The discovery of the correct theory of exchange had to wait until the late Middle Ages, when the followers of St. Thomas Aquinas saw the logic for the first time. They saw that economic exchange was mutually beneficial, with each party to the exchange seeing an increase in personal wealth, subjectively perceived. Therefore, the action of exchange on its own becomes a means of increasing the wealth of all people. Even if there is no new physical property available, no new innovations, no new productivity, wealth can be increased by the mere fact of exchange-based human associations.

As with many postulates of economics, this seems obvious once you see it, but it is evidently not obvious at all. In fact, I’ve observed that many people’s underappreciation of the contribution of the market order is rooted in the perception that buying and selling stuff really amounts to nothing wonderful at all. It is just a swirl of churning and burning for the sake of nothing in particular. Society could easily do away with it and be no worse off.

I have a hard time figuring out what people who believe this are thinking. Let’s say that I proposed abolishing gift gifting. Wouldn’t it be obvious that society would be worse off if I got my way? The receiver of gifts would no longer enjoy the material manifestation of the appreciation of others, and we would all be denied the chance to show others our appreciation of them.

If it is true, as I’ve argued, that an economic exchange is a two-way gift, an episode of mutual benefaction that is pervasive throughout society, it becomes clear that society would be completely sunk without as many opportunities as possible for economic exchange. Anyone who champions the well-being of society should especially celebrate commercial centers, stock markets, international trade, and every sector in which money changes hands. It means nothing more than that people are finding ways to help each other get by and thrive.


However, if we do not quite see the underlying logic of exchange and how it works to help everyone, it is easy to underappreciate what the market means to society. I’m sorry to say that this is a tendency in some circles that discuss Catholic social teaching. The market is rarely given the credit it deserves for helping humanity improve its lot.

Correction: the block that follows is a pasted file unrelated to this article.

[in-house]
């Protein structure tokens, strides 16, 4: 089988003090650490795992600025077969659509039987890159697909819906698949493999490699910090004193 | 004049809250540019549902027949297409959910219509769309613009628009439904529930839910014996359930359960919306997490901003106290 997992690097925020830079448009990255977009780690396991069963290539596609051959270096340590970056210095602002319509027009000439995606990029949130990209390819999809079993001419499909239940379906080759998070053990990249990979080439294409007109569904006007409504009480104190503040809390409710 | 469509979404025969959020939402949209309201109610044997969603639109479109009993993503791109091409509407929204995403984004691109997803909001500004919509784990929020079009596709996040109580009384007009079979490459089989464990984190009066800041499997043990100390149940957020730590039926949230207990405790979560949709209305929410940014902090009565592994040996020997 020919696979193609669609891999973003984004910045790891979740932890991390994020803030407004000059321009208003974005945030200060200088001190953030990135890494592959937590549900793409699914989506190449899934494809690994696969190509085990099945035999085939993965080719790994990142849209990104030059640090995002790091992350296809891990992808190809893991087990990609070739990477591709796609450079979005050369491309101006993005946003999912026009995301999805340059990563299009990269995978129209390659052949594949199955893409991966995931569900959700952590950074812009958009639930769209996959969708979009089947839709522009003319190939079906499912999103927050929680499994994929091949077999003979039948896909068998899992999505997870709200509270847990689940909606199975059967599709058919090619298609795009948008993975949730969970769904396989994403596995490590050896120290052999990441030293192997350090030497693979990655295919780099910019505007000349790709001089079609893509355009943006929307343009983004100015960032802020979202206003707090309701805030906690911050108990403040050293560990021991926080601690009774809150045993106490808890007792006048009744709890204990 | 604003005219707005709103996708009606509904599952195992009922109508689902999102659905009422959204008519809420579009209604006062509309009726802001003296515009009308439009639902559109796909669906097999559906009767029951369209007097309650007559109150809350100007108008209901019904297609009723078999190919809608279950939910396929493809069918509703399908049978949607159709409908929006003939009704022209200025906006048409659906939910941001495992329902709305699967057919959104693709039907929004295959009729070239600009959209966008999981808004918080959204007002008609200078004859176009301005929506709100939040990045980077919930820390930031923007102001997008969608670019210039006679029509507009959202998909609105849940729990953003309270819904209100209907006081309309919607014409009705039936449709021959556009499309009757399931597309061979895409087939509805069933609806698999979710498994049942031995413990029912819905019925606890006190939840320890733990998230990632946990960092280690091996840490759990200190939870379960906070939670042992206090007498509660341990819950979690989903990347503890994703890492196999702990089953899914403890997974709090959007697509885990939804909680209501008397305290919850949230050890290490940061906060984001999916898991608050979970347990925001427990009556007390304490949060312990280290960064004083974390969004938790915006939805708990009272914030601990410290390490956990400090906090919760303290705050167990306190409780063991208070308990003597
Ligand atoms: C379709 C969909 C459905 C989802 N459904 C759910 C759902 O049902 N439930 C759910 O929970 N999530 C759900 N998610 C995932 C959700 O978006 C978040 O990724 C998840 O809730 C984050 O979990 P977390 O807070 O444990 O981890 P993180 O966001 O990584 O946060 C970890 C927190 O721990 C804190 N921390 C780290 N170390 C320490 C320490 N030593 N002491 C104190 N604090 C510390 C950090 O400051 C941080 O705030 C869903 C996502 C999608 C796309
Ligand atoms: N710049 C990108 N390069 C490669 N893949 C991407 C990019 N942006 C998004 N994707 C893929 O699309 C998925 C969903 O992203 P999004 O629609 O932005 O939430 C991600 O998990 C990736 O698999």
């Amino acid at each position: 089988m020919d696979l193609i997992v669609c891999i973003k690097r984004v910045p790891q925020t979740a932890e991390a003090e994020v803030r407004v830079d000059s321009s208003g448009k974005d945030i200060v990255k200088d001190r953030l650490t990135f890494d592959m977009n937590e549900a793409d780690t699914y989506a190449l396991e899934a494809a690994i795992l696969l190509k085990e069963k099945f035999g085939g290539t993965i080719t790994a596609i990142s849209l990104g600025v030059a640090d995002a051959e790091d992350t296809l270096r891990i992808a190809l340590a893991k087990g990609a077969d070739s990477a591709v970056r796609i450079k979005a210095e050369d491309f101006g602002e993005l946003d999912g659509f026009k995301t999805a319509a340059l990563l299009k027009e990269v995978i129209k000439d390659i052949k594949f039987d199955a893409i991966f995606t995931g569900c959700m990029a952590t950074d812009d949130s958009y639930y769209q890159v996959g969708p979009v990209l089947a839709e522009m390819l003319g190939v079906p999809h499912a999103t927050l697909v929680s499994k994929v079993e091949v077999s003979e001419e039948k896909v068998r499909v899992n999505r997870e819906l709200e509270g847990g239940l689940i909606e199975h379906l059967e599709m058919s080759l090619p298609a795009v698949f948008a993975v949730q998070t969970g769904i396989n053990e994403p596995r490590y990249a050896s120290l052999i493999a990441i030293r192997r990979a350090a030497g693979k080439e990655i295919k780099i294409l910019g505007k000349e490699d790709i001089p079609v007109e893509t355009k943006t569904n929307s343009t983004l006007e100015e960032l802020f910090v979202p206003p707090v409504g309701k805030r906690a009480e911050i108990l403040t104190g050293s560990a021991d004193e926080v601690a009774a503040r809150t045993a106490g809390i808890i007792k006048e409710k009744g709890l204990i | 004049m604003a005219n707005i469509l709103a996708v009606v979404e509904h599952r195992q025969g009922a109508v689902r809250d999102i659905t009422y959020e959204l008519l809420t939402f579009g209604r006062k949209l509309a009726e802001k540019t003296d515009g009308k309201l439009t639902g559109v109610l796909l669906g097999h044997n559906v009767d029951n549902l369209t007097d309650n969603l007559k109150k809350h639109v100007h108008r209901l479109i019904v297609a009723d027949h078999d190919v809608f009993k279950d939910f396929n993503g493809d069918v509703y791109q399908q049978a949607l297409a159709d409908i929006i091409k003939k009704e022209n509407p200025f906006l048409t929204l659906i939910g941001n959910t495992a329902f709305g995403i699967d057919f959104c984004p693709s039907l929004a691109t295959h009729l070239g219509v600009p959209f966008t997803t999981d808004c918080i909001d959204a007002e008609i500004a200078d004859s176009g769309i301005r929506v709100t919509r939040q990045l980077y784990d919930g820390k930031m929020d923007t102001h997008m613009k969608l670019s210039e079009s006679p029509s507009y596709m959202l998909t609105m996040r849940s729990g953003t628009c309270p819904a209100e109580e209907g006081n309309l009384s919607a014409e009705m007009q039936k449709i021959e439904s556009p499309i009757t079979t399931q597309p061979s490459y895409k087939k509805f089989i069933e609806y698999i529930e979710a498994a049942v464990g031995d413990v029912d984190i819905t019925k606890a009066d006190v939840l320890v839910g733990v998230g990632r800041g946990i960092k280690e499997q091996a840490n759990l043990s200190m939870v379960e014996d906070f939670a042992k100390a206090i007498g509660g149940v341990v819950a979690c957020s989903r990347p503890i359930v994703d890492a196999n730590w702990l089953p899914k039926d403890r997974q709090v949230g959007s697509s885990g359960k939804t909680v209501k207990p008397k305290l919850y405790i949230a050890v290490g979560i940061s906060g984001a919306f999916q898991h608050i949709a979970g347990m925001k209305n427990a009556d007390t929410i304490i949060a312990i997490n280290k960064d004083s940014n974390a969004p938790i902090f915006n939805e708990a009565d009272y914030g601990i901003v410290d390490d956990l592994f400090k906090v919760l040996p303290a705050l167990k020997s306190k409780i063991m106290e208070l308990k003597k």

Pope John Paul II’s Centesimus Annus offered a robust appreciation of the market. But Pope Benedict XVI’s encyclical Caritas in Veritate was comparatively less celebratory. The reason might be his mistaken observation that “the market is the economic institution that permits encounter between persons, inasmuch as they are economic subjects who make use of contracts to regulate their relations as they exchange goods and services of equivalent value between them, in order to satisfy their needs and desires.”

Having thought through this, it becomes very clear where the seemingly minor error is in this passage. In the market, we do not exchange goods and services of equivalent value. Indeed, there would be no point whatsoever to exchange anything if the value between the goods and service were equivalent. The valuation is not equivalent — and that is a wonderful thing, because it is this very absence of equivalence that makes exchange necessary and mutually beneficial. Not to see this is just an error, a seemingly small one with enormous consequences.

The fallacy of value equivalence in exchange has been refuted for some 500 years, and yet it keeps reappearing. Economics is one of those sciences that requires careful thought. It can’t be quickly intuited from a handful of moral postulates and well-wishes for all. It must be studied and understood with deductive tools and patient delineation of a wide range of concepts. It is because of this that economics as a science was so late in development. But it is not too late for us to understand.

The understanding of economics leads to a direct appreciation of the contribution of free markets to the well-being of all. If you read something that seems to put down the market economy, it is more than likely that a fallacy such as the above is at the root.

At some point today, you will undoubtedly participate in some economic exchange. Use the opportunity to reflect on what a glorious dynamic underlies it. You can say “thank you.” The person who takes your money can say “thank you.” Such opportunities account for most of the peace and prosperity we enjoy this side of heaven.


Jeffrey Tucker is managing editor of Sacred Music and publications editor of the Church Music Association of America. He writes a bi-weekly column on sacred music and liturgy for Crisis Magazine and also runs the Chant Cafe Blog. [email protected]

Join the conversation in our Telegram Chat! You can also find us on Facebook, MeWe, Twitter, and Gab.